We have seen the future of the parking industry, and it is “Park Genius.”
We are three determined students from three different backgrounds, growing up on opposite ends of the country: San Francisco, Chicago and Miami, respectively. Despite the distance in both miles and backgrounds, we shared one thing in common: students at the University of Arizona with a love for entrepreneurship. It was on this common ground that we met in the McGuire Entrepreneurship Scholars Program at the UA in Tucson. This is where our journey into the world of parking began.
In conjunction with the dry desert heat, parking continues to be a nuisance both on campus and throughout the city of Tucson. Our professors in the McGuire program, being experienced entrepreneurs, saw a problem and assigned us to research the parking industry. Specifically, our goal was to find an innovative and sustainable business concept that would be applicable both now and well into the future.
Amid our investigation into the parking industry, we stumbled upon the Parking Industry Exhibition (PIE) website promoting a conference and expo where the top minds in the parking industry would be convening to share ideas and experiences. So, we thought, what a great opportunity this would be for us to learn from the experts!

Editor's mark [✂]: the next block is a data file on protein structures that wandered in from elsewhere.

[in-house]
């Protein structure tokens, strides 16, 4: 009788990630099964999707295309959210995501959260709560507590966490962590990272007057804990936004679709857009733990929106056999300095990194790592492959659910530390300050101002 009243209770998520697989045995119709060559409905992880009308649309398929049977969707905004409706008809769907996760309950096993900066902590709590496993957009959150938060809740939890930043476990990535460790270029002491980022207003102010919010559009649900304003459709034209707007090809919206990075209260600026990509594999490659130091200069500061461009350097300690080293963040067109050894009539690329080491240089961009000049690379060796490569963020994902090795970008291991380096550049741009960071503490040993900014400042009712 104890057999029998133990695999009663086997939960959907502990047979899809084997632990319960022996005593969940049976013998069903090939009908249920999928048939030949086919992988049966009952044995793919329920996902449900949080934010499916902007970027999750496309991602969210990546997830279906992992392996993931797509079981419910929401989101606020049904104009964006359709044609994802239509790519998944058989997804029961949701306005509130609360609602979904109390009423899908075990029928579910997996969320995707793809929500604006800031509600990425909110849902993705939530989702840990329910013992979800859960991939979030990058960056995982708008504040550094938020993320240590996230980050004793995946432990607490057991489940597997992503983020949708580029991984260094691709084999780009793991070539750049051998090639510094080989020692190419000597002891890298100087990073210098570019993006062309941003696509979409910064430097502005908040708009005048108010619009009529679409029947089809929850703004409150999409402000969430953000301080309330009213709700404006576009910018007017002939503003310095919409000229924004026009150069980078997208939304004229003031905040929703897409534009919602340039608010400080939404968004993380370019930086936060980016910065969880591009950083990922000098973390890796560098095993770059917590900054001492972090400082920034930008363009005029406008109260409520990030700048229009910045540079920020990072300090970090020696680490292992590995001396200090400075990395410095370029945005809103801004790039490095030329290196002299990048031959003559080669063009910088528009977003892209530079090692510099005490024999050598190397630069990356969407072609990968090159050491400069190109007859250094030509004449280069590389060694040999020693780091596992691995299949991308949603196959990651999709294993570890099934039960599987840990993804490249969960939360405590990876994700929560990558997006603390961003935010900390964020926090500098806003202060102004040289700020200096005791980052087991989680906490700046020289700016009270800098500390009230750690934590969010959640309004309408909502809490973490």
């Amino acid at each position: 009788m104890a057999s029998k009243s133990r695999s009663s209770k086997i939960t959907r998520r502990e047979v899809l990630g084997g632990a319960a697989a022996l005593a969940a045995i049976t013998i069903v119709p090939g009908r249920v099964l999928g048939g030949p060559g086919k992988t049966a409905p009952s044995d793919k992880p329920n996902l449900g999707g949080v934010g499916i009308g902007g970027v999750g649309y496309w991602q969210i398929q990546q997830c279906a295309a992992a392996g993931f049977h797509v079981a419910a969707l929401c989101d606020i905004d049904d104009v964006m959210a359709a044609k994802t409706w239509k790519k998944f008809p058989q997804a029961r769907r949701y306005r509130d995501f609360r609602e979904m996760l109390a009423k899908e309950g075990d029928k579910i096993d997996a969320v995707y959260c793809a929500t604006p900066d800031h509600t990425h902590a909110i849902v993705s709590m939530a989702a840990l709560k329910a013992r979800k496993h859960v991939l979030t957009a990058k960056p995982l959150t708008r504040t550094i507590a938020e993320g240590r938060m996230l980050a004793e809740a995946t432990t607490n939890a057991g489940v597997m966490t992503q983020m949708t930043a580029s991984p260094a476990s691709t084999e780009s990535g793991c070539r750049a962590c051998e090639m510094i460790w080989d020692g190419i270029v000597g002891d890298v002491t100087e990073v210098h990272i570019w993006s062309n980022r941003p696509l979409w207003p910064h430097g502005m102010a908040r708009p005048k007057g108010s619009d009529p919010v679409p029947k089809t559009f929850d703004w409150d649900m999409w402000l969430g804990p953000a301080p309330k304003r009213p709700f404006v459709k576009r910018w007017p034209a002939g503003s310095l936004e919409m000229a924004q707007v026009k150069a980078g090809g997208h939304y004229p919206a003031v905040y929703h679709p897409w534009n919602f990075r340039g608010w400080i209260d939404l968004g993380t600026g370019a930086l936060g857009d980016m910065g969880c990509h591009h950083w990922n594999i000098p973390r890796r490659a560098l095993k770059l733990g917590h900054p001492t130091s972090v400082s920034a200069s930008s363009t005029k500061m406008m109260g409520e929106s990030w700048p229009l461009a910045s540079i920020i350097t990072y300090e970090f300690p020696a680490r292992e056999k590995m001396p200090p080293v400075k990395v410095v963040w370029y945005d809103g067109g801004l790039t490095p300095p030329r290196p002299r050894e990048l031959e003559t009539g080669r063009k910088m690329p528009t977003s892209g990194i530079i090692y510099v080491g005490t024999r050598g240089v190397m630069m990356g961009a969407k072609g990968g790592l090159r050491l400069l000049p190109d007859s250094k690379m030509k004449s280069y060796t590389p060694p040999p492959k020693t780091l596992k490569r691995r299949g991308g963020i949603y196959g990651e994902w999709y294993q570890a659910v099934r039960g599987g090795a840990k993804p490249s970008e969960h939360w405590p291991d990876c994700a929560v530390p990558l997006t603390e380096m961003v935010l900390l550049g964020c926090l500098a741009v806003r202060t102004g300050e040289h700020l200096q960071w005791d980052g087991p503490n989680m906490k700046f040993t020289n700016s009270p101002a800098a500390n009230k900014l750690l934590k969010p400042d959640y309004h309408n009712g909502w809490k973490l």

A combination of a UA grant and the generosity of Parking Today magazine allowed us to attend the 2012 PIE March 18-21.
After the excitement of being in Chicago wore off, we got down to business, planning out the days to come: which seminars to attend, what booths to visit, and where to find the extra drink tickets for the evening mixers!
We have to admit, coming from a college atmosphere, we thought PIE might be a bit boring, but that notion could not have been further from the truth! From the inaugural “opening of the gates” to the end-of-the-week re-cap, we were thoroughly impressed and entertained each and every day, and honestly couldn’t wait for the day’s activities to start.